From Jen at Jen’s Book Thoughts:
I decided on a book I don’t think you’ll hear a lot about because it’s from a new author at a smaller publisher: The Aden Effect by Claude Berube (October 15th, the Naval Institute Press).
It’s a military thriller set primarily in Yemen. Former naval officer Connor Stark is railroaded back into active duty as the attaché to the US Ambassador to Yemen. Damien Golzari is a diplomatic security agent who winds up in Yemen while investigating a murder. The three find their political interests intertwined, even if their personalities aren’t quite so amicable.
Berube’s obvious understanding of both the Middle East and the military adds authenticity to a tight, suspenseful, action-filled plot. The interactions between characters is both fun and genuine. I raced through The Aden Effect and I think fans of Tom Clancy, Robert Ludlum, etc., will find a refreshing new voice in Claude Berube.
From Jenn at The Picky Girl:
If, like me, you enjoy American family sagas but tire of the pretension that oozes from the pen of one J. Franzen, The Middlesteins by Jami Attenberg (Grand Central Publishing, Oct. 23) is a no-less-literary look at family, obsession, and the decades-old resentments that can build between husband and wife, father and son, mother and daughter.
Edie Middlestein is eating herself to death. As a child, she’s taught that food equals love, and 30 years later, Edie is over 300 pounds and diabetic and still can’t stop eating. At the breaking point, her husband leaves, and suddenly, the couple’s adult children Benny and Robin aren’t quite sure who their parents are and why they should care, except that they do, enough to stand guard in their mother’s kitchen to stop the relentless cycle. The Middlesteins embodies the idea that we don’t choose our families, but the novel also takes it a step further saying that, if anything, that lack of choice stains our relationships, causing us to constantly question and reevaluate who we are to one another and why we love those we call family.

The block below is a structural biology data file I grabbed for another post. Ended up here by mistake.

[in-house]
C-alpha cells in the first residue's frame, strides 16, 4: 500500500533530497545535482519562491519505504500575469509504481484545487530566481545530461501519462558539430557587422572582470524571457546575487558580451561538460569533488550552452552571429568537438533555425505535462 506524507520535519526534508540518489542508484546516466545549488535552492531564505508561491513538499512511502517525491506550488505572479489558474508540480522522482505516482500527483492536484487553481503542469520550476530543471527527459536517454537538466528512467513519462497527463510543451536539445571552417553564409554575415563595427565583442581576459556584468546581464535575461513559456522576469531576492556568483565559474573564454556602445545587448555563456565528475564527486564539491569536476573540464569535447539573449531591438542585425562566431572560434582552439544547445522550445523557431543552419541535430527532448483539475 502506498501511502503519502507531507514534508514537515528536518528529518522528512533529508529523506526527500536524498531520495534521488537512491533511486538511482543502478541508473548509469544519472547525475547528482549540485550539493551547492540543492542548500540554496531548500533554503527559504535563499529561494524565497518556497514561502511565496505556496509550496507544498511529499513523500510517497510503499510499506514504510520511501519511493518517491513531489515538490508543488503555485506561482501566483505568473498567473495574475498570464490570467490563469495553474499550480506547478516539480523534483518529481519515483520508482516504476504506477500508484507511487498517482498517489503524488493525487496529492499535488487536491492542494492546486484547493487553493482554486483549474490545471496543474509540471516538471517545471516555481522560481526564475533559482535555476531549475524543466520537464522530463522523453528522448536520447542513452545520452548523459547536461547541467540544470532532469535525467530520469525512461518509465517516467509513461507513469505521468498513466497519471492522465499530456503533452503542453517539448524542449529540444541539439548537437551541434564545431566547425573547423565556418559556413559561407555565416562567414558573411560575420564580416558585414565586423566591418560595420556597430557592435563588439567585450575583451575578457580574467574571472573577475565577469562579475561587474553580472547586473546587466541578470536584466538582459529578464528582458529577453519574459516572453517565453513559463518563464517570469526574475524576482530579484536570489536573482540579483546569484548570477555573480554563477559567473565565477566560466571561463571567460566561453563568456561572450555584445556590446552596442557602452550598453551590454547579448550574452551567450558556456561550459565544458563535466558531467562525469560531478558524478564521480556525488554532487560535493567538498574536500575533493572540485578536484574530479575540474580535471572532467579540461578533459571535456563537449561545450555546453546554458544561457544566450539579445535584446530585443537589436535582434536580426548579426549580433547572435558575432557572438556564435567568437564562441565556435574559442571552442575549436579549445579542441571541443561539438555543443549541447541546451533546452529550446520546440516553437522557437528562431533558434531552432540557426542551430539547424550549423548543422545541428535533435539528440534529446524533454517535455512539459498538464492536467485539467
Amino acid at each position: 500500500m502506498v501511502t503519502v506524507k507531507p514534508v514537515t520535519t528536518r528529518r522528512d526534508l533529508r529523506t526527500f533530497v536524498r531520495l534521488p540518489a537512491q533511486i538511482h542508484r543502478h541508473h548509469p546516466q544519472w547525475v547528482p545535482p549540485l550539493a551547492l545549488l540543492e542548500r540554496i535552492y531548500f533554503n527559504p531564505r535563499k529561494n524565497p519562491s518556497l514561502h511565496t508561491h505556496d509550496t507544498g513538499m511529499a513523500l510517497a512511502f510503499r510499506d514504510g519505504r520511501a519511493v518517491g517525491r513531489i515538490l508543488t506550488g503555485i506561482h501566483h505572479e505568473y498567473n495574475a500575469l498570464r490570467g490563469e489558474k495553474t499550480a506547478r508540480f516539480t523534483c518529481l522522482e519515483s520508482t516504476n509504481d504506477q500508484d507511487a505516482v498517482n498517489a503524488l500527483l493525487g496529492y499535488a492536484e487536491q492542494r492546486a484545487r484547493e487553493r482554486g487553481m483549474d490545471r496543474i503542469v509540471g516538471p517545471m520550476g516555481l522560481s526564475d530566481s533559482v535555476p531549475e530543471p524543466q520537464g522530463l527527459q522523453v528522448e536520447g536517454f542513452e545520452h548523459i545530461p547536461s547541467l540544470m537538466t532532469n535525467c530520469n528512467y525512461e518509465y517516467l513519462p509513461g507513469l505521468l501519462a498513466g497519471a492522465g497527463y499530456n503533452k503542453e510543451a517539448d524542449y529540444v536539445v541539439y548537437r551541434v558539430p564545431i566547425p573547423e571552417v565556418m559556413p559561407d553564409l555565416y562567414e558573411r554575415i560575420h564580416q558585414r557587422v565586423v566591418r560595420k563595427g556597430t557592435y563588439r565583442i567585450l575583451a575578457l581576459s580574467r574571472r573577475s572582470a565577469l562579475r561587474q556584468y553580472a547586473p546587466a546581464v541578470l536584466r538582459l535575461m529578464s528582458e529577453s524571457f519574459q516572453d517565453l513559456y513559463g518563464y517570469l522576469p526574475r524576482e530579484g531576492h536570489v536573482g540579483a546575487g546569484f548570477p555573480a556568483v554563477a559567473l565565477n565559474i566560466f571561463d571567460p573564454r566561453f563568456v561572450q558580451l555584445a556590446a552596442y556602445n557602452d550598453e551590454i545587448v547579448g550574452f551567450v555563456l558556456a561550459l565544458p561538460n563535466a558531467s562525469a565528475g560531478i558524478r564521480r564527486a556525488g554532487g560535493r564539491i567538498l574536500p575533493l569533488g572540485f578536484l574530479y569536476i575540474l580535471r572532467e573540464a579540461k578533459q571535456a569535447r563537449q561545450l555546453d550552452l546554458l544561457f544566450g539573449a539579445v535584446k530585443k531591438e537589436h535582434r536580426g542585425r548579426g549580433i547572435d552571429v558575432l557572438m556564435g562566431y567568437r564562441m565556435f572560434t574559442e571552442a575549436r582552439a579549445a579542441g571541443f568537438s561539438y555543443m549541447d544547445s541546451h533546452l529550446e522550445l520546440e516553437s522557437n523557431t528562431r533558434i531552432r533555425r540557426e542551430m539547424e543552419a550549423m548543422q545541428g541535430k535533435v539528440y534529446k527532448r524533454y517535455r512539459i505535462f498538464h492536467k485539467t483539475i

From Danielle at There’s a Book:
A.S. King’s newest YA novel, Ask the Passengers (Little, Brown for Young Readers, Oct. 23), centers around the life of one very ordinary girl with a few very real questions about who she is and why it matters. Astrid Jones thinks there’s a chance she could be in love with a girl. The only problem is she just isn’t sure and she’s not certain it’s something she needs to know, despite the pressure she feels from everyone around her.
King approaches the theme of self-discovery and coming of age in a completely different way than ever before. This was my third book by A.S. King and again she impressed me with her ability to understand how teens truly think, act, and behave; and how those things change depending on who they are around or if they’re alone. Ask the Passengers is one of the most powerful contemporary GLBT young adult novels I’ve read in a long time, and I’ll likely be recommending it for years to come, along with all of A.S. King’s other books.
Michael Robotham’s latest installment in the Joseph O’Loughlin series, Say You’re Sorry (Mulholland Books, Oct. 2), has the psychologist racing against time to rescue a young girl in peril. Three years after teenagers Tasha and Piper were kidnapped, Tash’s body surfaces, leading O’Loughlin to suspect Piper is still alive but possibly not for long. O’Loughlin, who suffers from Parkinson’s, has a sharp mind and big heart, making him one of the most empathic and sympathetic protagonists in a crime fiction series. Robotham can describe even mundane things beautifully, and the chapters written in Piper’s teenage voice are utterly convincing.
Many, many thanks to Jen, Jenn, and Danielle for their contributions. I really like how varied this list is.
I hope this helps you find some interesting books this month. What are you reading now? Anything specific you’re looking forward to? Happy weekend!